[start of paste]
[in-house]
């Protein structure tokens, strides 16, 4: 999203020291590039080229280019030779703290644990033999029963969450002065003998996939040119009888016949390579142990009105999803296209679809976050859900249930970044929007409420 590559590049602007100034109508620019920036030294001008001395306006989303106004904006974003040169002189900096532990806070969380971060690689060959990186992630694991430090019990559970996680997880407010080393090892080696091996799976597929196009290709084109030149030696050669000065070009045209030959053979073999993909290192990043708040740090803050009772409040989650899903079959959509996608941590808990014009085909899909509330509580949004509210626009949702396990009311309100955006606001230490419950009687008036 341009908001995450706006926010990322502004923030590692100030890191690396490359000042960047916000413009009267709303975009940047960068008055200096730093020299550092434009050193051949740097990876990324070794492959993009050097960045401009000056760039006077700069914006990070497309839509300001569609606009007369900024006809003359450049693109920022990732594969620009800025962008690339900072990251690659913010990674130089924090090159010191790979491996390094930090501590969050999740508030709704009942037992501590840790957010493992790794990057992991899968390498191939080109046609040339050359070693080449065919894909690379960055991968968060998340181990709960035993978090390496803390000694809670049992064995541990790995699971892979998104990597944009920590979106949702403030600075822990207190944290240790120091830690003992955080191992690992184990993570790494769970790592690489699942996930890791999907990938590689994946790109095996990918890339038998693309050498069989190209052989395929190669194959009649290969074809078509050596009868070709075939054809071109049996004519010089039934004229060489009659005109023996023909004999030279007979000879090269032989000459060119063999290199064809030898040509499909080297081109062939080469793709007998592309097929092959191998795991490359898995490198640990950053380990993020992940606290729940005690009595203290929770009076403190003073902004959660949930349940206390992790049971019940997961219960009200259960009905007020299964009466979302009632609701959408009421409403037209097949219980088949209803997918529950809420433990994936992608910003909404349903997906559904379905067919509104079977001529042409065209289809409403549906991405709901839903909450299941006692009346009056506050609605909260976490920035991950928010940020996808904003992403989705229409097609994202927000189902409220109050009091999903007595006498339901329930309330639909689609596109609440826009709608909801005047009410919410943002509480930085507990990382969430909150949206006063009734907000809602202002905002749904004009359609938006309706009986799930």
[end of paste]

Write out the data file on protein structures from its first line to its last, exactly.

[in-house]
């Protein structure tokens, strides 16, 4: 999203020291590039080229280019030779703290644990033999029963969450002065003998996939040119009888016949390579142990009105999803296209679809976050859900249930970044929007409420 590559590049602007100034109508620019920036030294001008001395306006989303106004904006974003040169002189900096532990806070969380971060690689060959990186992630694991430090019990559970996680997880407010080393090892080696091996799976597929196009290709084109030149030696050669000065070009045209030959053979073999993909290192990043708040740090803050009772409040989650899903079959959509996608941590808990014009085909899909509330509580949004509210626009949702396990009311309100955006606001230490419950009687008036 341009908001995450706006926010990322502004923030590692100030890191690396490359000042960047916000413009009267709303975009940047960068008055200096730093020299550092434009050193051949740097990876990324070794492959993009050097960045401009000056760039006077700069914006990070497309839509300001569609606009007369900024006809003359450049693109920022990732594969620009800025962008690339900072990251690659913010990674130089924090090159010191790979491996390094930090501590969050999740508030709704009942037992501590840790957010493992790794990057992991899968390498191939080109046609040339050359070693080449065919894909690379960055991968968060998340181990709960035993978090390496803390000694809670049992064995541990790995699971892979998104990597944009920590979106949702403030600075822990207190944290240790120091830690003992955080191992690992184990993570790494769970790592690489699942996930890791999907990938590689994946790109095996990918890339038998693309050498069989190209052989395929190669194959009649290969074809078509050596009868070709075939054809071109049996004519010089039934004229060489009659005109023996023909004999030279007979000879090269032989000459060119063999290199064809030898040509499909080297081109062939080469793709007998592309097929092959191998795991490359898995490198640990950053380990993020992940606290729940005690009595203290929770009076403190003073902004959660949930349940206390992790049971019940997961219960009200259960009905007020299964009466979302009632609701959408009421409403037209097949219980088949209803997918529950809420433990994936992608910003909404349903997906559904379905067919509104079977001529042409065209289809409403549906991405709901839903909450299941006692009346009056506050609605909260976490920035991950928010940020996808904003992403989705229409097609994202927000189902409220109050009091999903007595006498339901329930309330639909689609596109609440826009709608909801005047009410919410943002509480930085507990990382969430909150949206006063009734907000809602202002905002749904004009359609938006309706009986799930």